Is the Authenticator a Part of the Client Device?
Roaming authenticators are removable and can be used on different client devices, similar to how FIDO U2F authenticators have worked for years. A typical example of this would be a Yubikey security key.
Platform authenticators are usually not removable and are part of the client device, e.g. Touch ID on a MacBook.
Does the Authenticator Support User Verification?
All WebAuthn authenticators are ‘something you have’, like the U2F keys that came before them. But with WebAuthn, they can also be multi-factor authenticators where the authenticator itself can verify ‘something you know’ like a PIN or ‘something you are’ like a fingerprint.
This matters because some security frameworks ask for multifactor authentication to be performed in a single step. The NIST SP 800-63-3 guidelines for federal government agencies define different authenticator assurance levels and corresponding allowed authenticator types. It defines a multi-factor authenticator as something you have, which has to be activated by something you know or something you are! Some WebAuthn authenticators can meet this requirement.
If you want to enforce this, your platform handling the WebAuthn must support the User Verification Flag.
Can I Choose Which Authenticator a User Registers?
WebAuthn is great because it’s an open standard and anyone can make authenticators for it. But, what if the enterprise wants to specify which authenticators it allows the users to use, making sure that they meet their specific security requirements?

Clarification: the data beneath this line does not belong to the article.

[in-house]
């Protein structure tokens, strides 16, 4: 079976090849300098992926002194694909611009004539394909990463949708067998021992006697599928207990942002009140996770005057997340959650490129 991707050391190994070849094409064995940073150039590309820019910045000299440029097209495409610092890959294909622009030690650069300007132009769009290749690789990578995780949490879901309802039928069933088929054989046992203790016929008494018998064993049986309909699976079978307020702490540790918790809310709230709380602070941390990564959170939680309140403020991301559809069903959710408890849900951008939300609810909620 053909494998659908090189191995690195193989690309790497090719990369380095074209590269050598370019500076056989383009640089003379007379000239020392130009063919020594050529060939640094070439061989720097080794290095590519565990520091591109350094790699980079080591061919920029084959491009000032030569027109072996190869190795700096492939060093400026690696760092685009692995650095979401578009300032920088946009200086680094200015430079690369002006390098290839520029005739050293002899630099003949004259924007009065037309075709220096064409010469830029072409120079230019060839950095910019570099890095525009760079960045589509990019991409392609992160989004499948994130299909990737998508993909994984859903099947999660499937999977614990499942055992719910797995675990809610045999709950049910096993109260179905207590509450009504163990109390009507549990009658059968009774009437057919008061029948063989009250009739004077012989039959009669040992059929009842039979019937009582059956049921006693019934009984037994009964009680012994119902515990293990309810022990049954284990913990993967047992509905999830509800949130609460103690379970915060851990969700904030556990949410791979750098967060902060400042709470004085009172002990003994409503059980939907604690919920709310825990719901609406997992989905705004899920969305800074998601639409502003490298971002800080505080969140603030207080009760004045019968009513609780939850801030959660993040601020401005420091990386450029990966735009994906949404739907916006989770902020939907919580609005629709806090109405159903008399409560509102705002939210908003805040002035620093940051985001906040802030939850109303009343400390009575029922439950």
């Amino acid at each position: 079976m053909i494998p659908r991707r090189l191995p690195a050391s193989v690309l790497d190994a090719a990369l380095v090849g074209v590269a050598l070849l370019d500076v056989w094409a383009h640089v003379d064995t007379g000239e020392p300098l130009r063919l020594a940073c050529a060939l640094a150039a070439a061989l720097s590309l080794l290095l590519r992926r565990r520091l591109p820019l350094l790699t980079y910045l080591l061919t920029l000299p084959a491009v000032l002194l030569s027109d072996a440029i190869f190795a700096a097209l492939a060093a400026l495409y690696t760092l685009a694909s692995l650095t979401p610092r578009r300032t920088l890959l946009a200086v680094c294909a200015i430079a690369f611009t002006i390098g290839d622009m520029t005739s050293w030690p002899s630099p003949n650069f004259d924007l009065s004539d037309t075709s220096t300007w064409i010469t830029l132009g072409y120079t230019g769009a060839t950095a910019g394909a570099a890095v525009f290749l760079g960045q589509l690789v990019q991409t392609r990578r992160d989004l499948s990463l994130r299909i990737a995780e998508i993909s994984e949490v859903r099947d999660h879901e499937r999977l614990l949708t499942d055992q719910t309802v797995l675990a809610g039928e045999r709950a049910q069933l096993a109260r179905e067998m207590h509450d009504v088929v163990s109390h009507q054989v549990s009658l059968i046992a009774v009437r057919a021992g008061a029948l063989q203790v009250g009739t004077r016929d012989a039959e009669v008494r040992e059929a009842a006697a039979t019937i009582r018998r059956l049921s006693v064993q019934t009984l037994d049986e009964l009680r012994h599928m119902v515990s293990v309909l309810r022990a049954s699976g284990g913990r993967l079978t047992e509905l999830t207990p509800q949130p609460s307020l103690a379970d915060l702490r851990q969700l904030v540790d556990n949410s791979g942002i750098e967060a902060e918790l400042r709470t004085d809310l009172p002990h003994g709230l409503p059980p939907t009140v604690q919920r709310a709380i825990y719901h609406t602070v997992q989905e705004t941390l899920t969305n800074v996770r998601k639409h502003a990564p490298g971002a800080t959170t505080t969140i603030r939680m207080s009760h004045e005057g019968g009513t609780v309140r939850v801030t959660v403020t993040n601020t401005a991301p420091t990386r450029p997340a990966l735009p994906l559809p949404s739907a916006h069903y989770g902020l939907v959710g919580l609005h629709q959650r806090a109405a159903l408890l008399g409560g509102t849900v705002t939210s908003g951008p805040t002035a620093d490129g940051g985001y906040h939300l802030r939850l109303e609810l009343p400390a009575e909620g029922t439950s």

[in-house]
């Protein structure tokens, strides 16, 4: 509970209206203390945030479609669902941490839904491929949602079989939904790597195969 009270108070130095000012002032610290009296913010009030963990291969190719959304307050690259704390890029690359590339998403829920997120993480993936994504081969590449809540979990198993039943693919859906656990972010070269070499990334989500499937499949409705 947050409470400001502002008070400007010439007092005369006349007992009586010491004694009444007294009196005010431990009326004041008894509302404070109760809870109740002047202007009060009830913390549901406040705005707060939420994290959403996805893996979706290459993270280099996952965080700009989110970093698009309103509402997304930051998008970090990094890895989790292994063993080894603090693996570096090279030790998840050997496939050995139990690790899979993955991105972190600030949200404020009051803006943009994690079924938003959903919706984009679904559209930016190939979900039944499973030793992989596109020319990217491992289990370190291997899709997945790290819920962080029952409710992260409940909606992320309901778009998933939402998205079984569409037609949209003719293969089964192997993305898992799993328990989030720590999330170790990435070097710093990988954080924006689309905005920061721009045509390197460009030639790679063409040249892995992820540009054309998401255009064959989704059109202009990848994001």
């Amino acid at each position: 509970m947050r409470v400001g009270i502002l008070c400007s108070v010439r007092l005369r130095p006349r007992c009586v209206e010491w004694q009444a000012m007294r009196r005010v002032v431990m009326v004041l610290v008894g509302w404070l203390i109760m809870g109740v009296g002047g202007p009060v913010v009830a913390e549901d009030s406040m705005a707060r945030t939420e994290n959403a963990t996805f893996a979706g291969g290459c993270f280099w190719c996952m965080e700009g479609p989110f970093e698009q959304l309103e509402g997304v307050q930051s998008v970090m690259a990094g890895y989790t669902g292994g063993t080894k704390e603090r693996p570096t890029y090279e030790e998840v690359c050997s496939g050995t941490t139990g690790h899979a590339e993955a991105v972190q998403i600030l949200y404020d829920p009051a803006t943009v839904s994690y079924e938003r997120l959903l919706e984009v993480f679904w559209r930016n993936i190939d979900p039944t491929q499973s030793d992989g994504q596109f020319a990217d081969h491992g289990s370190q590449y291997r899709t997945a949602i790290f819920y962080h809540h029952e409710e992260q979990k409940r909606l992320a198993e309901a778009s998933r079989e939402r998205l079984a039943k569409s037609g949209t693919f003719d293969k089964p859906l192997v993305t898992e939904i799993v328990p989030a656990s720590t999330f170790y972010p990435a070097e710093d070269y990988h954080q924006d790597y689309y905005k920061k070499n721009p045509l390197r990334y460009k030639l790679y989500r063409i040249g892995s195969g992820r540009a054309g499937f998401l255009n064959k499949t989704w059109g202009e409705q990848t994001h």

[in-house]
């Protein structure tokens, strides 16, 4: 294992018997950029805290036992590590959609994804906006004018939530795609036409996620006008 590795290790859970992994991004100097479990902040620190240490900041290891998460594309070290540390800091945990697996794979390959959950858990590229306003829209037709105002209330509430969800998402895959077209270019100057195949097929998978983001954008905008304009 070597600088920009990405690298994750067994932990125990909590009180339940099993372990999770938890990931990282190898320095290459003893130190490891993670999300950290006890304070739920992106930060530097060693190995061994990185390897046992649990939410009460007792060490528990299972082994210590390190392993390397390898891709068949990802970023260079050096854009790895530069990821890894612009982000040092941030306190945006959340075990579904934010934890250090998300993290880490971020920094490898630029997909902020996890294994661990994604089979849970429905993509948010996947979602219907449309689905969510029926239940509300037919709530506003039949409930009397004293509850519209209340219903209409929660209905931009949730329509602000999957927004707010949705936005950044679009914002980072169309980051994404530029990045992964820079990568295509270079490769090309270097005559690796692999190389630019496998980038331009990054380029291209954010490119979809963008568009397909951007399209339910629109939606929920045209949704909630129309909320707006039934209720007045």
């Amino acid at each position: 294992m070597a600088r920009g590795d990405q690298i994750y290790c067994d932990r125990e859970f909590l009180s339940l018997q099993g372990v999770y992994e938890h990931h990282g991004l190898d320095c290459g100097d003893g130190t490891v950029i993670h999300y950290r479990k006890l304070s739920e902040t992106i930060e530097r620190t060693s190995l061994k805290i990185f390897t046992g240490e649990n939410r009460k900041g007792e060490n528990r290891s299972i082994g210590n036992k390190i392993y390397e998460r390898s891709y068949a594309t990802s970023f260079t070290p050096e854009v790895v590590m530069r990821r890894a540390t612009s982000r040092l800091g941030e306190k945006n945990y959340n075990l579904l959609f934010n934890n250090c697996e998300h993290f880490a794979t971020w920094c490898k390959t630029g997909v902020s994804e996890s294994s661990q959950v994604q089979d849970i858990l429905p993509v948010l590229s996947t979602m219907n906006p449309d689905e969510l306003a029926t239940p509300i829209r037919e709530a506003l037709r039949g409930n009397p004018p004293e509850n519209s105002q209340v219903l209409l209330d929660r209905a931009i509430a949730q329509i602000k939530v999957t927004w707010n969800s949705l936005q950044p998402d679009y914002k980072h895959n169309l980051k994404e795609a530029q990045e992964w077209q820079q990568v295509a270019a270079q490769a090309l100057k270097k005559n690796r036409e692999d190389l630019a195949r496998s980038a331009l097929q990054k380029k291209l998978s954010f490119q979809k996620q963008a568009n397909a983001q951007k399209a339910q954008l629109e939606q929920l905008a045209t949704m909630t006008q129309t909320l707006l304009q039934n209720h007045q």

All WebAuthn authenticators have an identifier, which can be used by the website to infer what make and model the authenticator is, what certification level it has, and what kind of key protection it provides. And again, if you want to enforce this, your platform handling the WebAuthn must be able to do this.
In general, the websites – a.k.a. Relying Parties as they’re called in the spec – can require some authenticator characteristics when registering (creating credentials) and when authenticating (generating assertions).
WebAuthn Challenges in Corporate Environments
After talking to a number of IT professionals about key issues they faced when deploying WebAuthn in the corporate world, I created this list of challenges:
- WebAuthn has to be supported by the browsers that we standardize on and the ones our users actually use—which are not always the same thing.
- We need WebAuthn authenticators that we can afford.
- We need to be able to deploy authenticators and get them in the users’ hands.
- We need to be allowed to deploy authenticators in the users' hands, complying with local laws and labor regulations.